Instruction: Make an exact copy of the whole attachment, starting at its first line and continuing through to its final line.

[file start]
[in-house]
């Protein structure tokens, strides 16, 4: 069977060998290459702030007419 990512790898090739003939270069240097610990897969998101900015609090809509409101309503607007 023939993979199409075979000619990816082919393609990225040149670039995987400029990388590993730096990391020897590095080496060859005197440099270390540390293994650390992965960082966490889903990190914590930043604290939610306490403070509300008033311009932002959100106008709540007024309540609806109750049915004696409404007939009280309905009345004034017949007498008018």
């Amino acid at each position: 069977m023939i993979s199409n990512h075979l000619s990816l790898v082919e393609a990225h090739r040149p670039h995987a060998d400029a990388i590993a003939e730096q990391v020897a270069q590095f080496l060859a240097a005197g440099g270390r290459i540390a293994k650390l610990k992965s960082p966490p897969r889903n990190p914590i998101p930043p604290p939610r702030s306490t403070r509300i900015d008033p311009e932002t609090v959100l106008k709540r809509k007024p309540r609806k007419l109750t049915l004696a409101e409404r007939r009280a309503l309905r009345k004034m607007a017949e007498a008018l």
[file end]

[in-house]
């Protein structure tokens, strides 16, 4: 069977060998290459702030007419 990512790898090739003939270069240097610990897969998101900015609090809509409101309503607007 023939993979199409075979000619990816082919393609990225040149670039995987400029990388590993730096990391020897590095080496060859005197440099270390540390293994650390992965960082966490889903990190914590930043604290939610306490403070509300008033311009932002959100106008709540007024309540609806109750049915004696409404007939009280309905009345004034017949007498008018």
């Amino acid at each position: 069977m023939i993979s199409n990512h075979l000619s990816l790898v082919e393609a990225h090739r040149p670039h995987a060998d400029a990388i590993a003939e730096q990391v020897a270069q590095f080496l060859a240097a005197g440099g270390r290459i540390a293994k650390l610990k992965s960082p966490p897969r889903n990190p914590i998101p930043p604290p939610r702030s306490t403070r509300i900015d008033p311009e932002t609090v959100l106008k709540r809509k007024p309540r609806k007419l109750t049915l004696a409101e409404r007939r009280a309503l309905r009345k004034m607007a017949e007498a008018l």